If you struggle with hearing loss, hearing aids can be a life-changing device that improves your ability to listen to the sounds around you. However, some individuals may wonder if hearing aids can cause dizziness. This is a legitimate concern as these side effects may coincide with your first time using these devices. However, there’s often more to it than meets the eye — dizziness and vertigo may result from underlying issues that an audiologist can help you identify.
In this post, we’ll debunk the common misconception about hearing aids causing dizziness. We’ll also cover why you might experience this dizziness in the first place and how hearing aids can help.
Dizziness and Vertigo: What’s the Difference?
While dizziness and vertigo are often used interchangeably, it’s important to note that they can involve different feelings and have unique causes.
What is Dizziness?
Dizziness is most commonly known to make you feel off-balance. It may come with sensations like lightheadedness or weakness. Dizziness can occur due to a variety of reasons, including, but not limited to: motion sickness, alcohol consumption, dehydration, blood pressure, low blood sugar, anxiety, or other conditions, behaviours, and abnormalities.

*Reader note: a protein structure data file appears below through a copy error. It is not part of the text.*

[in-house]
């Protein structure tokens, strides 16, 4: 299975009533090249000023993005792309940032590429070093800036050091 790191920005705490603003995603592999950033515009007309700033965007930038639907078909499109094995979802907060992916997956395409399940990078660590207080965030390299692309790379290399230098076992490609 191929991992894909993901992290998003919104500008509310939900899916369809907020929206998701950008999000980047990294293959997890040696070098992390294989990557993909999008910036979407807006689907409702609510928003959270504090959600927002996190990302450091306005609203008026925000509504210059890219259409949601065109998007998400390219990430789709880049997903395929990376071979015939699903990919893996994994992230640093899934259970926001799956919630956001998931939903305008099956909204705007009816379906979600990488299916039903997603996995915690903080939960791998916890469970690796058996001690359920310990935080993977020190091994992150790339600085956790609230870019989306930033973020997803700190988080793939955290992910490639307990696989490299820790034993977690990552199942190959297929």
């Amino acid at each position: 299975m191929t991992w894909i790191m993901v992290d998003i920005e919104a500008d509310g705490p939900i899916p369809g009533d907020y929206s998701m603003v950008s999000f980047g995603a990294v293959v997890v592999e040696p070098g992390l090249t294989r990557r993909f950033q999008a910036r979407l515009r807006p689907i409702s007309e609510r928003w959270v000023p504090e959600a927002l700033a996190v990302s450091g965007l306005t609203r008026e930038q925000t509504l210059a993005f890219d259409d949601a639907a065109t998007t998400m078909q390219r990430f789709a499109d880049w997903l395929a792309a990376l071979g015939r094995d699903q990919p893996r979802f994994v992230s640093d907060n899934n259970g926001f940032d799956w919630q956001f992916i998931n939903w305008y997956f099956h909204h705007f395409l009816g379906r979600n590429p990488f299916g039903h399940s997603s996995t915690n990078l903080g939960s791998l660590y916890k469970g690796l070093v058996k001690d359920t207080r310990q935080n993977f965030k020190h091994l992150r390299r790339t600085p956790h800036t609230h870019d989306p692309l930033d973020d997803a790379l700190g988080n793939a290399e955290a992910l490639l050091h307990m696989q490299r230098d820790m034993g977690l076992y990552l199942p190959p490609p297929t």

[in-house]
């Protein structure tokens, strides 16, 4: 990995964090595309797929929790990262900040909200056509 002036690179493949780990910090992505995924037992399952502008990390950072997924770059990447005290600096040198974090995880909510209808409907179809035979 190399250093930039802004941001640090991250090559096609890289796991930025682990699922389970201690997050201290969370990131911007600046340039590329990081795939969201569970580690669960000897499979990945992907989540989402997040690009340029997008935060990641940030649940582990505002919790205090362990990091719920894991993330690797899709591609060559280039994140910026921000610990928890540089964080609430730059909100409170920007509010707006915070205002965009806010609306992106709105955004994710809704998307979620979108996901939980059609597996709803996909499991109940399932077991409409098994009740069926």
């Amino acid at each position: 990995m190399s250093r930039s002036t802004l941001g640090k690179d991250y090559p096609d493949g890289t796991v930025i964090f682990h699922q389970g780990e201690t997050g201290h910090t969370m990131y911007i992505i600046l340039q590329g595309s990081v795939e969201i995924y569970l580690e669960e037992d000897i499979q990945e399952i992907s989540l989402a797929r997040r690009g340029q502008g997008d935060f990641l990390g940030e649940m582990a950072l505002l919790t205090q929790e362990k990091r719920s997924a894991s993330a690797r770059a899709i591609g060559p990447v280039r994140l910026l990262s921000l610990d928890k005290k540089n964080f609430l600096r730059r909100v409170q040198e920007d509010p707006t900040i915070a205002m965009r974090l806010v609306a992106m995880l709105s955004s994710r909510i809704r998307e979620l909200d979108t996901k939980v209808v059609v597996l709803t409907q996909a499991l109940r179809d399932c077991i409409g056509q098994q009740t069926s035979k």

What is Vertigo?
Vertigo, on the other hand, is most often caused by inner ear issues. It’s the experience of dizziness, usually characterized by swaying or spinning feelings when you’re standing or sitting still. Ultimately, an individual with vertigo may feel themselves or their surroundings moving. This experience often leads to a loss of balance.
It’s important to note that vertigo is not a condition but rather a symptom of underlying conditions, like neurological issues, head injuries, or, most commonly, inner ear problems and disorders. Such inner ear issues may include the following:
- Benign paroxysmal positional vertigo (BPPV): Associated with dislodged calcium deposits in the inner ear.
- Meniere’s disease: The excessive buildup of pressure and fluid in the inner ear.
- Vestibular neuritis: Inflammation in the inner ear that could turn into an infection.
- Labyrinthitis: An inner ear infection that occurs because of inflammation.
While our ears are most commonly known to pick up sound waves, they also act as our central hub for balance. The inner ear consists of two critical parts:
- The cochlea: Responsible for hearing. It receives sound waves and transforms these into electrical impulses to send messages to the brain.